Financial Highlights Brief Report for Fiscal Year 2022

A. Financial Highlights for Fiscal Year 2022

A-1: Financial Results for FY2022

 In fiscal 2022, operating revenues came in at 942.6 billion yen, operating income at 78.8 billion yen, ordinary income at 690.8 billion yen, and net income attributable to owners of parent at 694.9 billion yen. The full-year average exchange rate was 135.07 yen to the US dollar. The exchange rate at the end of the fiscal year was 133.53 yen to the US dollar. The average bunker price was 769 US dollars per metric ton.

 First, operating income improved by 61.1 billion yen from the previous fiscal year, mainly due to increased cargo demand in Dry Bulk and improved performance in Product Logistics including Car Carrier Business. As for ordinary income, Containership Business operated by equity-method affiliate OCEAN NETWORK EXPRESS (ONE) experienced favorable market conditions in the first half of the fiscal year owing to strong cargo demand. However, in the second half of the fiscal year, market conditions, especially short-term rates, deteriorated primarily due to a decline in demand, particularly in the European and American routes, and improvements in vessel utilization rates as a result of resolving supply chain disruptions. Consequently, the full-year results fell slightly below those of fiscal 2021. As such, whereas operating income improved by 61.1 billion yen over the previous fiscal year, ordinary income and net income attributable to owners of parent only improved by 33.3 billion yen and 52.4 billion yen, respectively.

 Looking at the key financial indicators, equity capital was 1,515.3 billion yen, interest-bearing liability was 351.6 billion yen, DER was 23%, and the equity ratio was 74%. As for shareholder returns, the year-end dividend will be 300 yen per share, as announced earlier. Combined with the interim dividend of 100 yen / share, this brings the full-year dividend to 400 yen per share. Out of the 35,236,000 shares that were bought back, 33,536,000 or around 95% were cancelled on March 29, 2023. This is about 11.8% of the total number of shares outstanding before the cancellation. The remaining 1,700,000 shares or around 5% will be allocated as compensation for the BBT( Board Benefit Trust).


A-2: Financial Results for FY2022 by Segment

 In the Dry Bulk segment, ordinary income was 21.6 billion yen, representing a deterioration of 2.1 billion yen year on year. Although performance was strong in the first half, partly due to a tightening of shipping capacity supply caused by port congestion arising from COVID-19 measures, cargo movements stagnated in the second half due to China’s zero-COVID policy.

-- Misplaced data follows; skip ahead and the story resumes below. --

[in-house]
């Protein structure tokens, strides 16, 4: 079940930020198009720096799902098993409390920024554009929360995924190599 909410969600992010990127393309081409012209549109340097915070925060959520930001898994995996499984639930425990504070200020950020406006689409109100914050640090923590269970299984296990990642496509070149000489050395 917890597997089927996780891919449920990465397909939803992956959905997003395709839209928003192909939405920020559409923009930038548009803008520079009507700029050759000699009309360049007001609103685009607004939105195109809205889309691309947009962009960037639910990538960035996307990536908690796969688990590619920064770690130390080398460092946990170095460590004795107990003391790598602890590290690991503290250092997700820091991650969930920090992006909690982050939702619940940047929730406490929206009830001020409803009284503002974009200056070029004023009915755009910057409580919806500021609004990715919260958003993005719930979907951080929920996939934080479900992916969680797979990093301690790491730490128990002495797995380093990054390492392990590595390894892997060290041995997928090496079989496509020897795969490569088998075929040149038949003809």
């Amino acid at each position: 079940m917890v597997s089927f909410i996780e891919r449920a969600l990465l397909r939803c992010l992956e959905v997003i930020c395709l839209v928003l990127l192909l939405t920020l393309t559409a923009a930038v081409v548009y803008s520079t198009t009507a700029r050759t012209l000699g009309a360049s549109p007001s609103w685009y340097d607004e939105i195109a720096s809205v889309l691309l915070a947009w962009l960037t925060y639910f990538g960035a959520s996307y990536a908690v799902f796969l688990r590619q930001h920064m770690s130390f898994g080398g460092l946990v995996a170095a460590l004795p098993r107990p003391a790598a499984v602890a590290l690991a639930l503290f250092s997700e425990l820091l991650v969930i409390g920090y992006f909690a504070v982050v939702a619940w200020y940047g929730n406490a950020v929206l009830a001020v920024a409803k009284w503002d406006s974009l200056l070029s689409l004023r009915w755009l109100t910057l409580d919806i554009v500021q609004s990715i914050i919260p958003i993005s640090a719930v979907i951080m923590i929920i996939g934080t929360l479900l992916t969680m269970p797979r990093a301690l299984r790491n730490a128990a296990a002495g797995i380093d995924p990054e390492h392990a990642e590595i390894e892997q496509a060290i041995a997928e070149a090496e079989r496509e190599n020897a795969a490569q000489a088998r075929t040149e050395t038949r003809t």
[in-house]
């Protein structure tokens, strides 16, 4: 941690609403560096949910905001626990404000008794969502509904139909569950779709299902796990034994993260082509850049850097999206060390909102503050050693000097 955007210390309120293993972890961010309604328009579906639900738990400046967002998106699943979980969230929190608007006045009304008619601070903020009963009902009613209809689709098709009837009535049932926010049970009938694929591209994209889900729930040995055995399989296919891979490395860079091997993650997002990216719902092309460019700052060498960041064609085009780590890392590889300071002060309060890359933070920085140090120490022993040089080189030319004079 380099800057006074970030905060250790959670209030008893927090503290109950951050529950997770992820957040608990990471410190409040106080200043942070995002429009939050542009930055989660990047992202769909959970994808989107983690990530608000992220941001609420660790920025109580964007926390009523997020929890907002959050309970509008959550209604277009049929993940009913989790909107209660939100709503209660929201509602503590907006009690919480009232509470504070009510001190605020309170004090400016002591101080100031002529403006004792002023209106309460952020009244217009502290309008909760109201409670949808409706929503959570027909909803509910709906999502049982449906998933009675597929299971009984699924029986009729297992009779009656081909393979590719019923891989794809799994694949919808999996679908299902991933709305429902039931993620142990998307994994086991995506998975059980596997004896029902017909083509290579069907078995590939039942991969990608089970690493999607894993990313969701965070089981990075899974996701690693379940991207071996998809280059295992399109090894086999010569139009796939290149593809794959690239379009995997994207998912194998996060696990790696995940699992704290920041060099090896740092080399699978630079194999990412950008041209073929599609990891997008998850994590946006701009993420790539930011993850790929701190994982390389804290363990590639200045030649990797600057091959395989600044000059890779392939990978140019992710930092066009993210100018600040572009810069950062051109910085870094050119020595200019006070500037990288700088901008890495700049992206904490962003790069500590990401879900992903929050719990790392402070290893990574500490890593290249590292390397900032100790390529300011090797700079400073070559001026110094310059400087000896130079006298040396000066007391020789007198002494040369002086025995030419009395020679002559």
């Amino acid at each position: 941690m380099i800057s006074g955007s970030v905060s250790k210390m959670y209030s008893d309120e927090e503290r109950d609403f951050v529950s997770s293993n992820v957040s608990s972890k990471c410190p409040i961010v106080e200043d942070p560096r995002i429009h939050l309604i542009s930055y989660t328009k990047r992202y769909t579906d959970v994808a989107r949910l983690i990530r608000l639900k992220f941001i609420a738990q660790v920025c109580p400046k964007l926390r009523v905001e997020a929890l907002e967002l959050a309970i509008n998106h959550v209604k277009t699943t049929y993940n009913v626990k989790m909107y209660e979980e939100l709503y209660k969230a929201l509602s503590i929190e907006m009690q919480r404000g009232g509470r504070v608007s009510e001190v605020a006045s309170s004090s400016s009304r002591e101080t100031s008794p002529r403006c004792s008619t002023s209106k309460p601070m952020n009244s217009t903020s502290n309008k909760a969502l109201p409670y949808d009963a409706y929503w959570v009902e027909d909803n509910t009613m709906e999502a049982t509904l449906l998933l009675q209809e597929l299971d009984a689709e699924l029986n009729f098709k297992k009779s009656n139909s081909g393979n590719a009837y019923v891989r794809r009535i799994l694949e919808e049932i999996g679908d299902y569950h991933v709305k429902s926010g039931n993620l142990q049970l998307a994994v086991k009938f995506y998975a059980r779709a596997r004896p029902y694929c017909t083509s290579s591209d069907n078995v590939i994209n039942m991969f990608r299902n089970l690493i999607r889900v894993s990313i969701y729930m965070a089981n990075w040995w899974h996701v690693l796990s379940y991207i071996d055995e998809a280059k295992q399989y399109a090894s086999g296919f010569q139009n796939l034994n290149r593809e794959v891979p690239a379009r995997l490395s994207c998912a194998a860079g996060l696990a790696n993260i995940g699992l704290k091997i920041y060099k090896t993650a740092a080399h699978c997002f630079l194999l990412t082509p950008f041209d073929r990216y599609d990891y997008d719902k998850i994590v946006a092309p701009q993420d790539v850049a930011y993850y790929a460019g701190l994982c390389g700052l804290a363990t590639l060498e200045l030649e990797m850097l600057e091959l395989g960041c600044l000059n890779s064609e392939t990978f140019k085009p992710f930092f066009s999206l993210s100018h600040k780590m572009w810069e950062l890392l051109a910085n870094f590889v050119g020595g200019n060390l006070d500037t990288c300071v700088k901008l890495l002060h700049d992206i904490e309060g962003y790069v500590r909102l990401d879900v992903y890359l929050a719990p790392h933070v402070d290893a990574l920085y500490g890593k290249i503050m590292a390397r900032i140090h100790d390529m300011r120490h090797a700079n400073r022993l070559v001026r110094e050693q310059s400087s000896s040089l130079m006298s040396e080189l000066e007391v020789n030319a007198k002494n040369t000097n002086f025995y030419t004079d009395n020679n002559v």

The Energy Resource Transport segment resulted in ordinary income of 9.8 billion yen, representing an improvement of 5.0 billion yen compared to the previous fiscal year. This was due to structural reforms in the previous fiscal year, such as the withdrawal from the offshore support vessel business and the sale of the chemical tankers, as well as efforts to restore fleet cost competitiveness.

 With regard to the Product Logistics segment, shortages of semiconductors and other parts affected some production and shipments in Car Carrier Business. However, profitability improved owing to better margins and operating efficiency resulting from strong cargo demand, especially in China, as well as successful efforts to restore freight rates. Overall, Product Logistics was up 29.2 billion yen compared to the previous fiscal year to 670.0 billion yen, but Containership Business was down 16.4 billion yen. In contrast, the other businesses in the Product Logistics segment improved by 45.6 billion yen.


A-3. Key Factors of Improvement for “K” Line’s Own Businesses in FY2022

 Excluding Containerships, “K” Line’s own businesses improved to 94.0 billion yen before headquarters adjustments compared to 45.5 billion yen in the previous fiscal year. About 14.7 billion yen of this was attributable to temporary foreign exchange factors. Excluding these, the result was improved by 33.8 billion yen compared to the previous fiscal year. Going further and excluding market factors, the result was a 60% improvement over the 45.5 billion yen of the previous fiscal year.

 As for the Dry Bulk segment, fleet optimization through structural reforms and efficient allocation of vessels through exposure management made up for the deterioration of market conditions. In the Energy Resource Transport segment, earnings improved owing to withdrawal from unprofitable businesses and enhancement of cost competitiveness.

 In Car Carrier Business, we worked on restoring freight rates as supply and demand tightened and switched to larger vessels to make the fleet more cost competitive. We also continued our efforts to capture high and heavy cargo demand and reorganize our route network, and such efforts are gradually contributing to profitability.